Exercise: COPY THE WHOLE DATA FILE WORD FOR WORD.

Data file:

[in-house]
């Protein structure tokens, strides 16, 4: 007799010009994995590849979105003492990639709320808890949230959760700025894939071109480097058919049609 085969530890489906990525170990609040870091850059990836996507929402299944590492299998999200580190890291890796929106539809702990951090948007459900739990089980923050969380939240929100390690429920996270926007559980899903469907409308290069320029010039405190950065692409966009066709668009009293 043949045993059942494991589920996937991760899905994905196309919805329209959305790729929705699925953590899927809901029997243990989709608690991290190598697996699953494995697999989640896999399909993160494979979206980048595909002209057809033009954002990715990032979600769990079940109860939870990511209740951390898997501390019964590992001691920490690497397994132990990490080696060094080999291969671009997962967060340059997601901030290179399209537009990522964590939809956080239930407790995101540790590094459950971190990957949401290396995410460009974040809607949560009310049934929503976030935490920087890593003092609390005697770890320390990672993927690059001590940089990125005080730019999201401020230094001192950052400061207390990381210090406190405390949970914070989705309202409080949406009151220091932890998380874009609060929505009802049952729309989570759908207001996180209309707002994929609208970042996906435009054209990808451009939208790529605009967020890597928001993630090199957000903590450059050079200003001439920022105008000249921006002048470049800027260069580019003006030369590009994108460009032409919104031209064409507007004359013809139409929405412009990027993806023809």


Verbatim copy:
[in-house]
């Protein structure tokens, strides 16, 4: 007799010009994995590849979105003492990639709320808890949230959760700025894939071109480097058919049609 085969530890489906990525170990609040870091850059990836996507929402299944590492299998999200580190890291890796929106539809702990951090948007459900739990089980923050969380939240929100390690429920996270926007559980899903469907409308290069320029010039405190950065692409966009066709668009009293 043949045993059942494991589920996937991760899905994905196309919805329209959305790729929705699925953590899927809901029997243990989709608690991290190598697996699953494995697999989640896999399909993160494979979206980048595909002209057809033009954002990715990032979600769990079940109860939870990511209740951390898997501390019964590992001691920490690497397994132990990490080696060094080999291969671009997962967060340059997601901030290179399209537009990522964590939809956080239930407790995101540790590094459950971190990957949401290396995410460009974040809607949560009310049934929503976030935490920087890593003092609390005697770890320390990672993927690059001590940089990125005080730019999201401020230094001192950052400061207390990381210090406190405390949970914070989705309202409080949406009151220091932890998380874009609060929505009802049952729309989570759908207001996180209309707002994929609208970042996906435009054209990808451009939208790529605009967020890597928001993630090199957000903590450059050079200003001439920022105008000249921006002048470049800027260069580019003006030369590009994108460009032409919104031209064409507007004359013809139409929405412009990027993806023809």